Global Alliance on Heart Failure & Healthy Aging Launches Best Practices Report on Heart Failure Detection, Diagnosis, Treatment and Care

The report highlights the importance of better detection and earlier diagnosis, a life-course and multidisciplinary management approach to heart failure (HF), and care-delivery models that are suited to older adults.

Today, the Global Alliance on Heart Failure and Healthy Aging, convened by the Global Coalition on Aging (GCOA), is launching the report “Tackling Heart Failure As We Age: Best Practices in Heart Failure Detection, Diagnosis, Treatment and Care.” The paper demonstrates that heart failure is not a normal part of the aging process but in fact can be more effectively detected and diagnosed to ensure better treatment and management of HF. By offering a clear set of success factors to improve prevention and care for heart failure and highlighting case studies from the United States and Europe, the report aims to reduce the ageism associated with HF and therefore improve the lives of those with and at risk of HF.

Even before the COVID-19 pandemic hit, progress in heart failure care was stalled. Survival after a diagnosis of heart failure has only modestly improved in the 21st century and lags behind other serious conditions” said Michael W. Hodin, PhD, CEO of GCOA. “It’s time to rethink the way our health systems detect, diagnose, treat and care for people with heart failure. A place to start with this re-thinking is how ageism adversely shapes how we approach older people with symptoms that results in delayed or non-diagnosis too often until it’s too late.”

More people die annually from cardiovascular disease than from any other cause. As populations age, urbanization spreads, and the control of infectious and childhood diseases improves, cardiovascular disease (CVD) prominence rises alongside things like high-fat diets, smoking, and sedentary lifestyles. The increase in CVD deaths during the current COVID-19 pandemic, because of the increased risk of contracting COVID-19 or because of the lack of or hesitation to seeking medical care, points to questions about optimal treatment and care.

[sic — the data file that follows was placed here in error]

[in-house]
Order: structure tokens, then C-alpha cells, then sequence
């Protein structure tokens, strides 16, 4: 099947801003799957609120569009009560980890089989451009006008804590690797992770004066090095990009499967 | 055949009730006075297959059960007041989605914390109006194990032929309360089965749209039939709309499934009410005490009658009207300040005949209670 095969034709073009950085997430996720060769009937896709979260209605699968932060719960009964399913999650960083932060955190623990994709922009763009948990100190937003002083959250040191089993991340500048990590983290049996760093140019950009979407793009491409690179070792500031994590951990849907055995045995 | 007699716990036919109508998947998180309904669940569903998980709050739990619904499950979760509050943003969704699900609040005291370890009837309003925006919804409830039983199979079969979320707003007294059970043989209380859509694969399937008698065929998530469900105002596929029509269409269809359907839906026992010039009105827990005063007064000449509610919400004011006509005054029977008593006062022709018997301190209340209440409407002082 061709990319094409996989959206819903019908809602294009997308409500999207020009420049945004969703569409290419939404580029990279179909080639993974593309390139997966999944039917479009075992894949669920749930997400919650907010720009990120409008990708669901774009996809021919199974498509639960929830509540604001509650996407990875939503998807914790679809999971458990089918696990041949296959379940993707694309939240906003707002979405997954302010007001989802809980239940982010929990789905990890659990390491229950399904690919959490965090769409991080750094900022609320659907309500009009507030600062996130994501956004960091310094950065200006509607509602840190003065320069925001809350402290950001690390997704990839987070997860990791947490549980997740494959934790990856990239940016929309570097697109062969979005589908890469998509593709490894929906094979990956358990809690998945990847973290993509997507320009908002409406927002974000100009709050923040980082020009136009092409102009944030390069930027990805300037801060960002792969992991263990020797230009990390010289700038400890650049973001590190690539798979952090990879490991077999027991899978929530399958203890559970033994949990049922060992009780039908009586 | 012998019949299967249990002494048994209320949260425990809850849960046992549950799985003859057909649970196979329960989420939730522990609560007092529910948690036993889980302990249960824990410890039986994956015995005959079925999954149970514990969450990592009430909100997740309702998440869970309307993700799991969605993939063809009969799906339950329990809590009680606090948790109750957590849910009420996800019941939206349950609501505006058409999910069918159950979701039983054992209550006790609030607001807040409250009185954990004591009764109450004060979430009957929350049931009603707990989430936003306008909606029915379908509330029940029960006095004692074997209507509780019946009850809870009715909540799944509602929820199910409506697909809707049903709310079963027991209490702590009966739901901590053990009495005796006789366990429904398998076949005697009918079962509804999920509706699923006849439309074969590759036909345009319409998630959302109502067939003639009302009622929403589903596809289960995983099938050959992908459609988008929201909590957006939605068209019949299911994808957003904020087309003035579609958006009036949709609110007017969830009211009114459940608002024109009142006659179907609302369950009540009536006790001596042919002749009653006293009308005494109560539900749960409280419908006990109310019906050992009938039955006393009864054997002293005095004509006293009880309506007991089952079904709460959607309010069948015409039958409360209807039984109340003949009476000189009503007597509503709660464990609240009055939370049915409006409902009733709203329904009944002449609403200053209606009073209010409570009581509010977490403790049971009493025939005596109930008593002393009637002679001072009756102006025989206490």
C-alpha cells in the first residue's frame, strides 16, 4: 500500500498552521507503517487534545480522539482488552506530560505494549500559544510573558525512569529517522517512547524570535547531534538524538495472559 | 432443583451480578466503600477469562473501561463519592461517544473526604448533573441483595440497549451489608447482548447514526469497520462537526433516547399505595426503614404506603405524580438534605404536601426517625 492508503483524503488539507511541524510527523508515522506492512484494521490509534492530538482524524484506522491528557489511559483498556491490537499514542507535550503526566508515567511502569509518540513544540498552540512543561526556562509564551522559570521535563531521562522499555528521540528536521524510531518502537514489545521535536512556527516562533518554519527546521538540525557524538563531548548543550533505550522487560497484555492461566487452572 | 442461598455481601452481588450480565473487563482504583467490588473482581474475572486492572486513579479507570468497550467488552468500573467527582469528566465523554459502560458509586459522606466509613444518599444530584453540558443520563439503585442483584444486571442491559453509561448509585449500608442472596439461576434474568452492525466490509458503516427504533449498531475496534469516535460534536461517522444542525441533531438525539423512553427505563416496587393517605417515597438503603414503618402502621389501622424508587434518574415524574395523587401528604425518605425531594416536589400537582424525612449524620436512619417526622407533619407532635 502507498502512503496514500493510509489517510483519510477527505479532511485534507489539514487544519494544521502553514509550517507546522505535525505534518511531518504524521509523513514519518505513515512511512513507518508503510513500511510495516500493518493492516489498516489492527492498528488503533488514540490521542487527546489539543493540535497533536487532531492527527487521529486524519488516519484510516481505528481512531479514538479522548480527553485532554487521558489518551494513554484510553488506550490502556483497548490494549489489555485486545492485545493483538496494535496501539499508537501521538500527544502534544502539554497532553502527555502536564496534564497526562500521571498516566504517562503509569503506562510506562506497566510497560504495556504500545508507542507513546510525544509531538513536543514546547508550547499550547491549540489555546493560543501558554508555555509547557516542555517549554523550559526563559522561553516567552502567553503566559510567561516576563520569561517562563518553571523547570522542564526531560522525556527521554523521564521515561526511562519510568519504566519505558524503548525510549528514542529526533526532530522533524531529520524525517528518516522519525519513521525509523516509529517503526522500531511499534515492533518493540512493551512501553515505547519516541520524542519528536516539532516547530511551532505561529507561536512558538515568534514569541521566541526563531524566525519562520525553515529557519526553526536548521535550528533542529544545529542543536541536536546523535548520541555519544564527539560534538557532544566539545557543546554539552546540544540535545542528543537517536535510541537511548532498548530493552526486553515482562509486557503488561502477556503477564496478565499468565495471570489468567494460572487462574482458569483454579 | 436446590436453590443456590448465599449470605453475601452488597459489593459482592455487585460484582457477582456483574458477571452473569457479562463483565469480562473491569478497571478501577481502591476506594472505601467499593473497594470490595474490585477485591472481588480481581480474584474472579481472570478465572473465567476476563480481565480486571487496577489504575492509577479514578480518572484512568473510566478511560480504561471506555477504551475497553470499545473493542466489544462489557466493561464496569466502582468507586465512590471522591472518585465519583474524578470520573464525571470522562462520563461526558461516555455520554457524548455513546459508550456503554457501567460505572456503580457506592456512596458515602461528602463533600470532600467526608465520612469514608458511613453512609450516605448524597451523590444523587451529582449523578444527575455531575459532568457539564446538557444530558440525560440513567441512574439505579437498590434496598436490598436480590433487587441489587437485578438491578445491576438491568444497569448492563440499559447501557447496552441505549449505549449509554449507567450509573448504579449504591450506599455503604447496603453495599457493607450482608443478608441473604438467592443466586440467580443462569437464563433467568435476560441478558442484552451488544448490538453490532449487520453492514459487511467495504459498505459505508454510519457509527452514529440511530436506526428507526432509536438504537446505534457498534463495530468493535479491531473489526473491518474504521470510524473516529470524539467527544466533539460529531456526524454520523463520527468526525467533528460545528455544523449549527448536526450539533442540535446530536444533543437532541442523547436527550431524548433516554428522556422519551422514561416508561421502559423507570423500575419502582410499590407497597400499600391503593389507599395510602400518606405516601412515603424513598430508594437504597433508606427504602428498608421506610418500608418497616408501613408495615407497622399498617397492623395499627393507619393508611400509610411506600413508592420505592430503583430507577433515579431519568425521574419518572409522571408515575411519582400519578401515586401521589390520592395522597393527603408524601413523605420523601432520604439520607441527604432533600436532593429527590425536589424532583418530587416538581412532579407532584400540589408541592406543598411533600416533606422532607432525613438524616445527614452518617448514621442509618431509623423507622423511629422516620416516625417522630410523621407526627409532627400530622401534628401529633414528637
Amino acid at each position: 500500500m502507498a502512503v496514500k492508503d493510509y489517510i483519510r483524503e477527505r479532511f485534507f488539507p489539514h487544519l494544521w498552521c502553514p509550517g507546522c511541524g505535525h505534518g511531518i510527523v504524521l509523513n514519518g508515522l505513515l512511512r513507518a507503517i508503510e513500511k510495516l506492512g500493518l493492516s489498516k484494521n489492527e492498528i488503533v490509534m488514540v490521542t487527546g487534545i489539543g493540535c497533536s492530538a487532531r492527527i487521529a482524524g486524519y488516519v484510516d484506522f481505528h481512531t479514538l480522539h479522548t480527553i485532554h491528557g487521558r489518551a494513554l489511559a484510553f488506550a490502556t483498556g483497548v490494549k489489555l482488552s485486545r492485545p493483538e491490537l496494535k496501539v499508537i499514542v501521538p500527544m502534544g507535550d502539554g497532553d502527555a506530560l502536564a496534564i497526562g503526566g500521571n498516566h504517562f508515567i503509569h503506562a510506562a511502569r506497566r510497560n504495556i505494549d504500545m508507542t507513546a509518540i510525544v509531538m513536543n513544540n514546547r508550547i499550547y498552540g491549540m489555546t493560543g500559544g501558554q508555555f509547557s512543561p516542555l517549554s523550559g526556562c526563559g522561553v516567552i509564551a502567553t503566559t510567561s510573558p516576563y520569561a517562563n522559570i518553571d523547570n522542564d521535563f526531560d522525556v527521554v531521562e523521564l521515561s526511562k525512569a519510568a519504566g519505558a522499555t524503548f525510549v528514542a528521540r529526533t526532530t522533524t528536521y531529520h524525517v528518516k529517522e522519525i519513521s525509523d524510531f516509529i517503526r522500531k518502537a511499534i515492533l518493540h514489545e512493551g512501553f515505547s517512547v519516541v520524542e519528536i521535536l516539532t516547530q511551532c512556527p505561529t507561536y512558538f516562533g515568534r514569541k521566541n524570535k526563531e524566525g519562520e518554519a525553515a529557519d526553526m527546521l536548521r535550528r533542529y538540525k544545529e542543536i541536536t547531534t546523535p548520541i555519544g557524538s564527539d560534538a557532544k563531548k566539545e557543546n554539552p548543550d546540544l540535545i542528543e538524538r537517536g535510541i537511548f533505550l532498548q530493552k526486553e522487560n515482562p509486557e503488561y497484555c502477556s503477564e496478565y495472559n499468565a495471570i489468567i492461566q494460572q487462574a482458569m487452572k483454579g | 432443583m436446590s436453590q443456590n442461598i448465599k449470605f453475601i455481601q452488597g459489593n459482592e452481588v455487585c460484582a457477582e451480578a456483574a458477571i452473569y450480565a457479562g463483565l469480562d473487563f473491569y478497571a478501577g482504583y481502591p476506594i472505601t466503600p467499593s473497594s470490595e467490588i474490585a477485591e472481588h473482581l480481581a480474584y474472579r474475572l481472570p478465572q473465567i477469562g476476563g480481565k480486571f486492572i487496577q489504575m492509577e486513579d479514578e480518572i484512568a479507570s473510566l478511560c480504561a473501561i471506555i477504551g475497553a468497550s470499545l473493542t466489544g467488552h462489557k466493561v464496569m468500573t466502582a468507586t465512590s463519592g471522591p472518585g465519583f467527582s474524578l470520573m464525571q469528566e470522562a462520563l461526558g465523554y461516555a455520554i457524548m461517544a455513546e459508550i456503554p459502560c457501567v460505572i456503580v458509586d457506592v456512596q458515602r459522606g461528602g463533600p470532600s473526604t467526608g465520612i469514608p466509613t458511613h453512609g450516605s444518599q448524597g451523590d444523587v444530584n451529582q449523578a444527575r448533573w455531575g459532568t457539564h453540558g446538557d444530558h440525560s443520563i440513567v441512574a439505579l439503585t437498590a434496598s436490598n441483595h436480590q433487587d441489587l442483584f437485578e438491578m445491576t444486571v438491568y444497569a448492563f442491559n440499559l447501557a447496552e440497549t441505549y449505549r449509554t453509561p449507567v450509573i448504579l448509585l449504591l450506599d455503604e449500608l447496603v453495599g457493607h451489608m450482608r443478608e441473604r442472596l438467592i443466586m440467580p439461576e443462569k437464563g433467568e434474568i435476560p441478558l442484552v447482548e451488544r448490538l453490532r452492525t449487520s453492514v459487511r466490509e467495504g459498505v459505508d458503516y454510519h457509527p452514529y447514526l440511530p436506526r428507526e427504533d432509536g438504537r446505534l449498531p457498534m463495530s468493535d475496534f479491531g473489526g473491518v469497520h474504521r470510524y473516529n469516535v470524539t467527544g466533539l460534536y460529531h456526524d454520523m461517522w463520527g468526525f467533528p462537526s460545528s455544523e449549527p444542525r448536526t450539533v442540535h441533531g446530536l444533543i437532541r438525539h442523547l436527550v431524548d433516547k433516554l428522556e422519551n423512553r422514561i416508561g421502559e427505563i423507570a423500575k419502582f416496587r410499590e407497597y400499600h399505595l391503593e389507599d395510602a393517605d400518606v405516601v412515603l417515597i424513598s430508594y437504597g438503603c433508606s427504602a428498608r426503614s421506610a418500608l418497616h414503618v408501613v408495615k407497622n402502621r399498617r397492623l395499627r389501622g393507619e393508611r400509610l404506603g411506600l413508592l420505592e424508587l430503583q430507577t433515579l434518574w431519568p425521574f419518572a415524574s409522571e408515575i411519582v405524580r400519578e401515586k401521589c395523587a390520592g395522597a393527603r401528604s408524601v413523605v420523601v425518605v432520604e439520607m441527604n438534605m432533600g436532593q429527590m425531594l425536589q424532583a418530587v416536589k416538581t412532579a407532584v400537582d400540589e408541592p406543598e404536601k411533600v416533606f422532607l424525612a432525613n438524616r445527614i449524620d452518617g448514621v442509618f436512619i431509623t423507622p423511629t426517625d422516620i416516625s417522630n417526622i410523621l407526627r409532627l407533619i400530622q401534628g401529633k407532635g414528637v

The report underlines the inadequacies of today’s health systems to deal with heart failure as the population of older adults keeps growing. It identifies four best practice areas to help improve HF diagnosis and care, and therefore the lives of patients living with HF and overall health system costs.

  • Early heart failure detection and diagnosis efforts must be enhanced.
  • Patient must be empowered through a life-course approach to prevention, detection, and management of heart failure.
  • Multidisciplinary care teams led by clinicians with specialized training in cardiology can meet the varied and changing needs of people with heart failure and their families and can help to ensure seamless transitions and closely coordinated treatment efforts.
  • Health systems should embrace innovative care-delivery models suited to older patients.